Because I know that everyone will be focused on Stephen Sondheim’s legendary successes, I want to look at one of the composer and lyricist’s earlier flops, just to prove that it can happen to anyone, even the man who brought us Gypsy, a Funny Thing Happened on the Way to the Forum, and West Side Story, to name but a few. Sondheim died at 91 years old, on Black Friday.
In 1964, Sondheim teamed with Arthur Laurents, to bring Anyone Can Whistle to Broadway. It starred Lee Remick and, in her musical stage debut, the incomparable Angela Lansbury also starred. At least when Sondheim’s play bombed, it did so with exceedingly talented people going down with it.
Anyone Can Whistle takes place in a fictional town on the verge of decline. To raise money, the corrupt mayor, Cora Cooper embraces a fake miracle (water flowing from a rock, that is actually rigged with a water pump) in order to lure tourists. But Mayor Cooper (Lansbury) is duped herself when a stranger arrives in town who is mistaken for a psychiatrist, but is actually more suited to be a psychiatric patient.
The New York Times‘ Howard Taubman wrote, If Anyone Can Whistle didn’t know it was in difficulties, it should have listened to itself. It starts virtually in full cry and keeps shouting at the top of its voice most of the evening.”
The Associated Press presented another critic complaining because the play threw in everything but the kitchen sink, noting a side plot about the H-bomb. “Laurent has simply crowded too many twists and targets for mockery into the affair” and “A leaden first act is a grievous handicap.”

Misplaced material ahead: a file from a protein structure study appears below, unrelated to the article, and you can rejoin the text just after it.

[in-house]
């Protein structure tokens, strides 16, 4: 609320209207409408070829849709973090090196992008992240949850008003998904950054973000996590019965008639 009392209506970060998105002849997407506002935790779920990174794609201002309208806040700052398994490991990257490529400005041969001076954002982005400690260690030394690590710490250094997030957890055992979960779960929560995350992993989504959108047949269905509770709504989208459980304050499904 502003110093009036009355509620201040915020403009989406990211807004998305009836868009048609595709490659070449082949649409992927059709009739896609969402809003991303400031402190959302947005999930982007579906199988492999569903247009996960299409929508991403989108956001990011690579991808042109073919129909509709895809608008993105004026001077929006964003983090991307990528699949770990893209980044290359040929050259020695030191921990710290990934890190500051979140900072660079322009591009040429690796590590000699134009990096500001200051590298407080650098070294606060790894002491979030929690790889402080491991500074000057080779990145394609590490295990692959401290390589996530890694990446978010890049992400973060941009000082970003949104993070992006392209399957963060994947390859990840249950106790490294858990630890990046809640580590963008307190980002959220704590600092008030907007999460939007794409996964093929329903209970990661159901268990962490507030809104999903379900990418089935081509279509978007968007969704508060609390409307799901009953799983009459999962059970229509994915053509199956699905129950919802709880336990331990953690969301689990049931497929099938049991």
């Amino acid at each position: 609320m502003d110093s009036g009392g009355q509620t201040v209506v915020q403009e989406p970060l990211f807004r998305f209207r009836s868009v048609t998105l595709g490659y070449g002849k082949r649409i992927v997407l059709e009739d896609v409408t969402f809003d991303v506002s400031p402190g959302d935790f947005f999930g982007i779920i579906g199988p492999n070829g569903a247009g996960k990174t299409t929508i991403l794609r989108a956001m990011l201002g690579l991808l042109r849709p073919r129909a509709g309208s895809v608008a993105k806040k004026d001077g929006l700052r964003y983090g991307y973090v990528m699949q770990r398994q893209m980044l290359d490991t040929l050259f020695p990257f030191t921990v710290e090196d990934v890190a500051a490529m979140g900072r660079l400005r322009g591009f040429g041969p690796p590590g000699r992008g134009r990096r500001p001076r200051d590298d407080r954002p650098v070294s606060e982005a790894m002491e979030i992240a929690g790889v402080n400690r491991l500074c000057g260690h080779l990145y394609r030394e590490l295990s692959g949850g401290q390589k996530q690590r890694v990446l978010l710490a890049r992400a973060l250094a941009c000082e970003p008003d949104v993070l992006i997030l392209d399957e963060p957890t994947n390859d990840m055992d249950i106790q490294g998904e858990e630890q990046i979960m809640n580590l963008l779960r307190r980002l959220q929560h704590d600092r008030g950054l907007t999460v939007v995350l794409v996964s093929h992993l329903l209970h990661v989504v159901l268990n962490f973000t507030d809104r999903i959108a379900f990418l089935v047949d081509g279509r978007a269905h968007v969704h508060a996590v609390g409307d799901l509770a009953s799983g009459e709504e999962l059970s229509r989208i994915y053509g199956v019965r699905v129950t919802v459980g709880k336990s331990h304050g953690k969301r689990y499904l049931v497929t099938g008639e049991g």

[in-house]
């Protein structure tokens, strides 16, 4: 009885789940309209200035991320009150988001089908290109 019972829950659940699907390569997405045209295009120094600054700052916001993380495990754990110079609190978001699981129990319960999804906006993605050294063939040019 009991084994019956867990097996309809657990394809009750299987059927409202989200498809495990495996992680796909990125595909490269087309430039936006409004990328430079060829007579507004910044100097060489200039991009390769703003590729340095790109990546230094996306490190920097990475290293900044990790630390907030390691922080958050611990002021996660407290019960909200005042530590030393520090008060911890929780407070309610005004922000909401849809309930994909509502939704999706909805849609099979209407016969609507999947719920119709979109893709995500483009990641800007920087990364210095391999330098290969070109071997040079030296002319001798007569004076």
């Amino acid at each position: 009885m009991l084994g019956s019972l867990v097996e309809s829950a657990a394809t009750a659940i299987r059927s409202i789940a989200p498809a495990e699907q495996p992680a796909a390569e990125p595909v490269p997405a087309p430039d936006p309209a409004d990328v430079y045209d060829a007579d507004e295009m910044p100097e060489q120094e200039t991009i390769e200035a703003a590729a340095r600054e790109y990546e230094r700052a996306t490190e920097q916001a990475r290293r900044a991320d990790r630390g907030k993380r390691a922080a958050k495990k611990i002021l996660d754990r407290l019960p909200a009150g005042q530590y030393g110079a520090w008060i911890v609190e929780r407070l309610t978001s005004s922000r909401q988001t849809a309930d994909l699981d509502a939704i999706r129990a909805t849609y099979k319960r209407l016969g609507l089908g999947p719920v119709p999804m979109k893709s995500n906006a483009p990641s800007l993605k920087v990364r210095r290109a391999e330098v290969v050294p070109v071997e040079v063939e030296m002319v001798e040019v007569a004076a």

Sondheim’s songs couldn’t salvage the disaster and when one considers that Remick had never sung before taking the part and didn’t even think she could, it’s no wonder. She recalled, “When I heard it was going to have a lot of singer-type music, I said, ‘I love you all for thinking of me, but goodbye.'”
During one of the play’s few performances, a dancer, Tucker Smith, was supposed to jump from the stage to the top of a piano in the orchestra pit, for a routine. Smith missed the piano, landed on a hapless saxophonist and put the man in the hospital. To add insult to injury, the saxophone was dented in the collision.
The play did get one rave review. Columnist Bill Slocum reported that at intermission, “This middle-aged lady rushed up to another gal, a blond of uncertain vintage, who had gone heavily to flesh, mink and diamonds. The middle-aged lady asked, “How do you like it?”
“The blonde gushed back, ‘It’s marvelous. I never in my life saw anything as good. It’s just perfect.’ With that, the blonde jumped in a cab and went home, ignoring the rest of a performance she thought was so wonderful.”
The play closed after just 9 days. Lansbury reflected, “We were all non-singers, but we had a ball. We did the album on Sunday morning, the day after the Saturday we closed. We were all exhausted and depressed.”
Not one of the songs from the play was memorable, but not even Sondheim could get blood from a turnip — or water from a rock.
I’ve been smiling today, thinking of Sondheim’s funnier gems, including the raucous, “You Gotta Get a Gimmick” and the sardonic, “Remember?” But what’s on repeat right now is my favorite of his:
Ah, well, everyday a little death
Every day a little death
In the parlor, in the bed
In the lips and in the eyes
In the curtains, in the silver
In the buttons, in the bread
In the murmurs, in the gestures
In the pauses, in the sighs
Every day a little sting
Every day a little dies
In the heart and in the head
In the looks and in the lies
Every move and every breath
And you hardly feel a thing
Brings a perfect little death
-A Little Night Music